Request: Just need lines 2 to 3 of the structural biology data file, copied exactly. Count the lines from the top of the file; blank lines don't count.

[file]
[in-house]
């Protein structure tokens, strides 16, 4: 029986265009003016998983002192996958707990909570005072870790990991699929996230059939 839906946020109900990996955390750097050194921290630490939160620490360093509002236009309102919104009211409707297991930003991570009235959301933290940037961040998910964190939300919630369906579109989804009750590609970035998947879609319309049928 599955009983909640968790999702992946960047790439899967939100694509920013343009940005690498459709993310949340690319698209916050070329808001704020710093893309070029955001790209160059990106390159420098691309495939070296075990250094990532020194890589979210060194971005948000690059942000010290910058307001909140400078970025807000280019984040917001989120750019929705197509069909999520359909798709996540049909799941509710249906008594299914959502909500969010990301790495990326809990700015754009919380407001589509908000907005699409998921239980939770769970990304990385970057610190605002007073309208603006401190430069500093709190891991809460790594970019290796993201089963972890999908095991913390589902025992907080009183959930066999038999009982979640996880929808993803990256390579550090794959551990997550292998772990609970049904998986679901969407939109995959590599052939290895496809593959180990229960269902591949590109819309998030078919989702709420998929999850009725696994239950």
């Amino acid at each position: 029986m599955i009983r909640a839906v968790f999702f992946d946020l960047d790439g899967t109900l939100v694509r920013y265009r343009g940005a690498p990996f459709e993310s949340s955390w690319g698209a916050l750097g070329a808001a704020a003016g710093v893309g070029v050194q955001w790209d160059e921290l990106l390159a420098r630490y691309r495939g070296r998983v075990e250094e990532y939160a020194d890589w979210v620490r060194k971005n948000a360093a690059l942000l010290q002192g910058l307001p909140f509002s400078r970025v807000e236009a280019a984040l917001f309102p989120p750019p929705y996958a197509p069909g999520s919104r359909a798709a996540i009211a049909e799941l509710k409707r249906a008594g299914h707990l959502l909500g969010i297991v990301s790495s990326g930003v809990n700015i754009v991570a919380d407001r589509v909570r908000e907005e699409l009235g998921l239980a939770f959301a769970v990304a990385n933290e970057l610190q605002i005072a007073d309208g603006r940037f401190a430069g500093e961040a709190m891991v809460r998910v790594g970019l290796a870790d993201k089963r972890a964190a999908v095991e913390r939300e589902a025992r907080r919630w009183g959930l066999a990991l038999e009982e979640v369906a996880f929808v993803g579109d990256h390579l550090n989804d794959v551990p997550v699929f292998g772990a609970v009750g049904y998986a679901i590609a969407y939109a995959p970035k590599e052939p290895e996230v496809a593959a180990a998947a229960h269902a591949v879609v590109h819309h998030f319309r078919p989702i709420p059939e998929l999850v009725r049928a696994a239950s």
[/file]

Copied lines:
């Protein structure tokens, strides 16, 4: 029986265009003016998983002192996958707990909570005072870790990991699929996230059939 839906946020109900990996955390750097050194921290630490939160620490360093509002236009309102919104009211409707297991930003991570009235959301933290940037961040998910964190939300919630369906579109989804009750590609970035998947879609319309049928 599955009983909640968790999702992946960047790439899967939100694509920013343009940005690498459709993310949340690319698209916050070329808001704020710093893309070029955001790209160059990106390159420098691309495939070296075990250094990532020194890589979210060194971005948000690059942000010290910058307001909140400078970025807000280019984040917001989120750019929705197509069909999520359909798709996540049909799941509710249906008594299914959502909500969010990301790495990326809990700015754009919380407001589509908000907005699409998921239980939770769970990304990385970057610190605002007073309208603006401190430069500093709190891991809460790594970019290796993201089963972890999908095991913390589902025992907080009183959930066999038999009982979640996880929808993803990256390579550090794959551990997550292998772990609970049904998986679901969407939109995959590599052939290895496809593959180990229960269902591949590109819309998030078919989702709420998929999850009725696994239950």
């Amino acid at each position: 029986m599955i009983r909640a839906v968790f999702f992946d946020l960047d790439g899967t109900l939100v694509r920013y265009r343009g940005a690498p990996f459709e993310s949340s955390w690319g698209a916050l750097g070329a808001a704020a003016g710093v893309g070029v050194q955001w790209d160059e921290l990106l390159a420098r630490y691309r495939g070296r998983v075990e250094e990532y939160a020194d890589w979210v620490r060194k971005n948000a360093a690059l942000l010290q002192g910058l307001p909140f509002s400078r970025v807000e236009a280019a984040l917001f309102p989120p750019p929705y996958a197509p069909g999520s919104r359909a798709a996540i009211a049909e799941l509710k409707r249906a008594g299914h707990l959502l909500g969010i297991v990301s790495s990326g930003v809990n700015i754009v991570a919380d407001r589509v909570r908000e907005e699409l009235g998921l239980a939770f959301a769970v990304a990385n933290e970057l610190q605002i005072a007073d309208g603006r940037f401190a430069g500093e961040a709190m891991v809460r998910v790594g970019l290796a870790d993201k089963r972890a964190a999908v095991e913390r939300e589902a025992r907080r919630w009183g959930l066999a990991l038999e009982e979640v369906a996880f929808v993803g579109d990256h390579l550090n989804d794959v551990p997550v699929f292998g772990a609970v009750g049904y998986a679901i590609a969407y939109a995959p970035k590599e052939p290895e996230v496809a593959a180990a998947a229960h269902a591949v879609v590109h819309h998030f319309r078919p989702i709420p059939e998929l999850v009725r049928a696994a239950s």